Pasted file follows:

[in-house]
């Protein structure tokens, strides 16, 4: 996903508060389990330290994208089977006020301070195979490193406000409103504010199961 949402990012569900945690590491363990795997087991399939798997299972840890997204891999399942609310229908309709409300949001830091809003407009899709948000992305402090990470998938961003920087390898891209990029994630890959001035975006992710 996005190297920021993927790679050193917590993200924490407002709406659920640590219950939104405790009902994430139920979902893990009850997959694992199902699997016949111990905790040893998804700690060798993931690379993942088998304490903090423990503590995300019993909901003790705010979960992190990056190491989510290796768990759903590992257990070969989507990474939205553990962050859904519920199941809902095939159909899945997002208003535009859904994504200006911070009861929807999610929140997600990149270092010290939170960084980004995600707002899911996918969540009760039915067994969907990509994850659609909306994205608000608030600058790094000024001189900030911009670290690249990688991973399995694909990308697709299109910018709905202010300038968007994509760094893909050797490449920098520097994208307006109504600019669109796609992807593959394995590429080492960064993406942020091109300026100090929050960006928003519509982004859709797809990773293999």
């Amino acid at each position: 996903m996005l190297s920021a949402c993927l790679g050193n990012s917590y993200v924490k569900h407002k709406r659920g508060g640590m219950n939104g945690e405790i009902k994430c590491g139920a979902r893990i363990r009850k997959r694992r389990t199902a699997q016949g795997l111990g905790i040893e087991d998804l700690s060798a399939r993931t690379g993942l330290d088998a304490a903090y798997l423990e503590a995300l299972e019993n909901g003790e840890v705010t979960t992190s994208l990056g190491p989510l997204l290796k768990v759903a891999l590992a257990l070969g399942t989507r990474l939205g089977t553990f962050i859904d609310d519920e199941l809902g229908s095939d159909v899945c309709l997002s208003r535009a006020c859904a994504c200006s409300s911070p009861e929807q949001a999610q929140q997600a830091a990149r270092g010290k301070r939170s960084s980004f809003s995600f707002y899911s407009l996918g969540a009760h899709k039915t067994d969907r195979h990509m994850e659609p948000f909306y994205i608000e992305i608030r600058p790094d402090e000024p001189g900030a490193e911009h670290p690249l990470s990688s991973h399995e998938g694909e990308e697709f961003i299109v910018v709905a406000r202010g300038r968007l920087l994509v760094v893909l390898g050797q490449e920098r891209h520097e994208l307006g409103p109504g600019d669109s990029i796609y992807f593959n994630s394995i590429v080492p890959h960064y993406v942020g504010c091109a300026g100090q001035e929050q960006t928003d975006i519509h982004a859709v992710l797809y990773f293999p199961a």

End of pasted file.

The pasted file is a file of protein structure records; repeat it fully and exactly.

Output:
[in-house]
């Protein structure tokens, strides 16, 4: 996903508060389990330290994208089977006020301070195979490193406000409103504010199961 949402990012569900945690590491363990795997087991399939798997299972840890997204891999399942609310229908309709409300949001830091809003407009899709948000992305402090990470998938961003920087390898891209990029994630890959001035975006992710 996005190297920021993927790679050193917590993200924490407002709406659920640590219950939104405790009902994430139920979902893990009850997959694992199902699997016949111990905790040893998804700690060798993931690379993942088998304490903090423990503590995300019993909901003790705010979960992190990056190491989510290796768990759903590992257990070969989507990474939205553990962050859904519920199941809902095939159909899945997002208003535009859904994504200006911070009861929807999610929140997600990149270092010290939170960084980004995600707002899911996918969540009760039915067994969907990509994850659609909306994205608000608030600058790094000024001189900030911009670290690249990688991973399995694909990308697709299109910018709905202010300038968007994509760094893909050797490449920098520097994208307006109504600019669109796609992807593959394995590429080492960064993406942020091109300026100090929050960006928003519509982004859709797809990773293999």
């Amino acid at each position: 996903m996005l190297s920021a949402c993927l790679g050193n990012s917590y993200v924490k569900h407002k709406r659920g508060g640590m219950n939104g945690e405790i009902k994430c590491g139920a979902r893990i363990r009850k997959r694992r389990t199902a699997q016949g795997l111990g905790i040893e087991d998804l700690s060798a399939r993931t690379g993942l330290d088998a304490a903090y798997l423990e503590a995300l299972e019993n909901g003790e840890v705010t979960t992190s994208l990056g190491p989510l997204l290796k768990v759903a891999l590992a257990l070969g399942t989507r990474l939205g089977t553990f962050i859904d609310d519920e199941l809902g229908s095939d159909v899945c309709l997002s208003r535009a006020c859904a994504c200006s409300s911070p009861e929807q949001a999610q929140q997600a830091a990149r270092g010290k301070r939170s960084s980004f809003s995600f707002y899911s407009l996918g969540a009760h899709k039915t067994d969907r195979h990509m994850e659609p948000f909306y994205i608000e992305i608030r600058p790094d402090e000024p001189g900030a490193e911009h670290p690249l990470s990688s991973h399995e998938g694909e990308e697709f961003i299109v910018v709905a406000r202010g300038r968007l920087l994509v760094v893909l390898g050797q490449e920098r891209h520097e994208l307006g409103p109504g600019d669109s990029i796609y992807f593959n994630s394995i590429v080492p890959h960064y993406v942020g504010c091109a300026g100090q001035e929050q960006t928003d975006i519509h982004a859709v992710l797809y990773f293999p199961a």